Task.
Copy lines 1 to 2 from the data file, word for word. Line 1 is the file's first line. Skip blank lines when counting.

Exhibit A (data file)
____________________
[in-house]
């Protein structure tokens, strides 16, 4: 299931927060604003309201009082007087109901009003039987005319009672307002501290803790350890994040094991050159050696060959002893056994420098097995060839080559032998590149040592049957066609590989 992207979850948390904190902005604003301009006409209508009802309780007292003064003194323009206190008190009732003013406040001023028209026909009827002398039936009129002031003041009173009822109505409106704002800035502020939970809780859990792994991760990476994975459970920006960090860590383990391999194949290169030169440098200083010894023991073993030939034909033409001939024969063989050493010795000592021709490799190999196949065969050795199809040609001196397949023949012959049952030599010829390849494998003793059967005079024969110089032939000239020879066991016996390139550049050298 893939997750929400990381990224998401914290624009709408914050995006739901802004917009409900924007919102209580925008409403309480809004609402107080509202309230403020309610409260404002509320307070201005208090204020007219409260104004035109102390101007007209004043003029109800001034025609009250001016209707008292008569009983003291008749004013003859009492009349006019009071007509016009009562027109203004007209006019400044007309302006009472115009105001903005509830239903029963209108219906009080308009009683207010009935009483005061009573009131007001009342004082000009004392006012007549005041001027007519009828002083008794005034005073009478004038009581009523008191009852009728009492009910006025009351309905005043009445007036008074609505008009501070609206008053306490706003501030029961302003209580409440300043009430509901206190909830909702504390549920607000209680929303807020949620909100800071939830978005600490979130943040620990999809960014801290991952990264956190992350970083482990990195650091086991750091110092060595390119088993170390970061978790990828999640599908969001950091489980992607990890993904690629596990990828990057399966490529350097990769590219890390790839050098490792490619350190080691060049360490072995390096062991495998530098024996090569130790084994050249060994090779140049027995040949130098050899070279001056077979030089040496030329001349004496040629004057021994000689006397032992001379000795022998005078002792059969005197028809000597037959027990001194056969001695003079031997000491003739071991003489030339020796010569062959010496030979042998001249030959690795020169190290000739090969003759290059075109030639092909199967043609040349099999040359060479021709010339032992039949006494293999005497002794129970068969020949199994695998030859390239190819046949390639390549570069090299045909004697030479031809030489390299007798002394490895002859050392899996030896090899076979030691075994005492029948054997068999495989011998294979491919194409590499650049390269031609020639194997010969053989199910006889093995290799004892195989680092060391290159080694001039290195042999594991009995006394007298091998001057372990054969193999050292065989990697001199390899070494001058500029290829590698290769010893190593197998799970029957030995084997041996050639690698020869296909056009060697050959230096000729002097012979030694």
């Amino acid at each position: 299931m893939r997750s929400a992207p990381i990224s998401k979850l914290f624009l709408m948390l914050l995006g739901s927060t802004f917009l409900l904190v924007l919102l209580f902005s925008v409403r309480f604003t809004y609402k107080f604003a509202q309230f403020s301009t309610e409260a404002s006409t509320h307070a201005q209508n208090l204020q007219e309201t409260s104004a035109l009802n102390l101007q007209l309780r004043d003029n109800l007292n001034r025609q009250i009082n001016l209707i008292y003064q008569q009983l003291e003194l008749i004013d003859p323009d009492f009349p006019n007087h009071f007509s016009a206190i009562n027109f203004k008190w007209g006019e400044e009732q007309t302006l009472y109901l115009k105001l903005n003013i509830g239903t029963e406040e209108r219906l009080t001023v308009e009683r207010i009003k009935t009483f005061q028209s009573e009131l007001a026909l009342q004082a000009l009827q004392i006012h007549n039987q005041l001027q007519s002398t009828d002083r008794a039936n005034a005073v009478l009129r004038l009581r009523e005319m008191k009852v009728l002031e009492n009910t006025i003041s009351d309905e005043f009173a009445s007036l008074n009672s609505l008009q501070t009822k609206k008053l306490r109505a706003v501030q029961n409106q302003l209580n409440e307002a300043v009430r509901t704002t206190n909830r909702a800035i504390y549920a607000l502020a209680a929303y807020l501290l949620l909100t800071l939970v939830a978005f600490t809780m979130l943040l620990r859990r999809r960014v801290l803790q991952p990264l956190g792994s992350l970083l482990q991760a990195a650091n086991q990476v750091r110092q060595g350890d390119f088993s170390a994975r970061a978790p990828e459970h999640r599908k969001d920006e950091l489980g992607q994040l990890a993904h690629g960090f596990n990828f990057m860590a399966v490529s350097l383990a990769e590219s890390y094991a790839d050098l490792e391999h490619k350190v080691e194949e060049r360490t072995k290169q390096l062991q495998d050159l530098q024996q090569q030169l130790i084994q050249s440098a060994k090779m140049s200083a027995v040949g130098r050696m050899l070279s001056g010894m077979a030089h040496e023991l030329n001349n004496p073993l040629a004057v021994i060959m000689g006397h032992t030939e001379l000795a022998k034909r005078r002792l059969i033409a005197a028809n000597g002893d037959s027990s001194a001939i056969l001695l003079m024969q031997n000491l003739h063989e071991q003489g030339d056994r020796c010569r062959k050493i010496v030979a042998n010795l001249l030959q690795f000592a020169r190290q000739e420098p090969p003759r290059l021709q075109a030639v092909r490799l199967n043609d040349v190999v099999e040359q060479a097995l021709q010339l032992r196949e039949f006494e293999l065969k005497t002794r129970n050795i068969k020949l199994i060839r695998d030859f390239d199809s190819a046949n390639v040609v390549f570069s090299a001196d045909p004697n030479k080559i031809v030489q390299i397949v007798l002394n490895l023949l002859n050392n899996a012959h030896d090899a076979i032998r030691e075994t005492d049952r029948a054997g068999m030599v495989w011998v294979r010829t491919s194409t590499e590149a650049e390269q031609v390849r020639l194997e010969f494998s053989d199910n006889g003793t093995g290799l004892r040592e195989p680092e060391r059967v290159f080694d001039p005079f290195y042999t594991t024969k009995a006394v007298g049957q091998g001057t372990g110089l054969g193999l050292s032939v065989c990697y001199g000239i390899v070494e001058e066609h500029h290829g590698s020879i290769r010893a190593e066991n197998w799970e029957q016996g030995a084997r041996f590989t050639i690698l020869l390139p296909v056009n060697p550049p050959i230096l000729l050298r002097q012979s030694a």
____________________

[in-house]
């Protein structure tokens, strides 16, 4: 299931927060604003309201009082007087109901009003039987005319009672307002501290803790350890994040094991050159050696060959002893056994420098097995060839080559032998590149040592049957066609590989 992207979850948390904190902005604003301009006409209508009802309780007292003064003194323009206190008190009732003013406040001023028209026909009827002398039936009129002031003041009173009822109505409106704002800035502020939970809780859990792994991760990476994975459970920006960090860590383990391999194949290169030169440098200083010894023991073993030939034909033409001939024969063989050493010795000592021709490799190999196949065969050795199809040609001196397949023949012959049952030599010829390849494998003793059967005079024969110089032939000239020879066991016996390139550049050298 893939997750929400990381990224998401914290624009709408914050995006739901802004917009409900924007919102209580925008409403309480809004609402107080509202309230403020309610409260404002509320307070201005208090204020007219409260104004035109102390101007007209004043003029109800001034025609009250001016209707008292008569009983003291008749004013003859009492009349006019009071007509016009009562027109203004007209006019400044007309302006009472115009105001903005509830239903029963209108219906009080308009009683207010009935009483005061009573009131007001009342004082000009004392006012007549005041001027007519009828002083008794005034005073009478004038009581009523008191009852009728009492009910006025009351309905005043009445007036008074609505008009501070609206008053306490706003501030029961302003209580409440300043009430509901206190909830909702504390549920607000209680929303807020949620909100800071939830978005600490979130943040620990999809960014801290991952990264956190992350970083482990990195650091086991750091110092060595390119088993170390970061978790990828999640599908969001950091489980992607990890993904690629596990990828990057399966490529350097990769590219890390790839050098490792490619350190080691060049360490072995390096062991495998530098024996090569130790084994050249060994090779140049027995040949130098050899070279001056077979030089040496030329001349004496040629004057021994000689006397032992001379000795022998005078002792059969005197028809000597037959027990001194056969001695003079031997000491003739071991003489030339020796010569062959010496030979042998001249030959690795020169190290000739090969003759290059075109030639092909199967043609040349099999040359060479021709010339032992039949006494293999005497002794129970068969020949199994695998030859390239190819046949390639390549570069090299045909004697030479031809030489390299007798002394490895002859050392899996030896090899076979030691075994005492029948054997068999495989011998294979491919194409590499650049390269031609020639194997010969053989199910006889093995290799004892195989680092060391290159080694001039290195042999594991009995006394007298091998001057372990054969193999050292065989990697001199390899070494001058500029290829590698290769010893190593197998799970029957030995084997041996050639690698020869296909056009060697050959230096000729002097012979030694």